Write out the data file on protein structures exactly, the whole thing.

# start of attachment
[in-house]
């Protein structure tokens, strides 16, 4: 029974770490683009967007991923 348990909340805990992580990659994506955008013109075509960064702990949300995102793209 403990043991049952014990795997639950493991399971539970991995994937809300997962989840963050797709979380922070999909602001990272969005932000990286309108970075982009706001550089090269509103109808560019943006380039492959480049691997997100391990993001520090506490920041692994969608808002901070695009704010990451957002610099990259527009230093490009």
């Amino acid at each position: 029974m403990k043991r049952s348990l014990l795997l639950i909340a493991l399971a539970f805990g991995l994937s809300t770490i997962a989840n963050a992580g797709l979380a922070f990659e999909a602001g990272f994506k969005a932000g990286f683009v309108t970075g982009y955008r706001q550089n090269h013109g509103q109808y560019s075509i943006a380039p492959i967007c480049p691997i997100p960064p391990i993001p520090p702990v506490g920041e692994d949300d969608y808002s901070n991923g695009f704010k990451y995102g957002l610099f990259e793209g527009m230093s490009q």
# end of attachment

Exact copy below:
[in-house]
């Protein structure tokens, strides 16, 4: 029974770490683009967007991923 348990909340805990992580990659994506955008013109075509960064702990949300995102793209 403990043991049952014990795997639950493991399971539970991995994937809300997962989840963050797709979380922070999909602001990272969005932000990286309108970075982009706001550089090269509103109808560019943006380039492959480049691997997100391990993001520090506490920041692994969608808002901070695009704010990451957002610099990259527009230093490009």
């Amino acid at each position: 029974m403990k043991r049952s348990l014990l795997l639950i909340a493991l399971a539970f805990g991995l994937s809300t770490i997962a989840n963050a992580g797709l979380a922070f990659e999909a602001g990272f994506k969005a932000g990286f683009v309108t970075g982009y955008r706001q550089n090269h013109g509103q109808y560019s075509i943006a380039p492959i967007c480049p691997i997100p960064p391990i993001p520090p702990v506490g920041e692994d949300d969608y808002s901070n991923g695009f704010k990451y995102g957002l610099f990259e793209g527009m230093s490009q």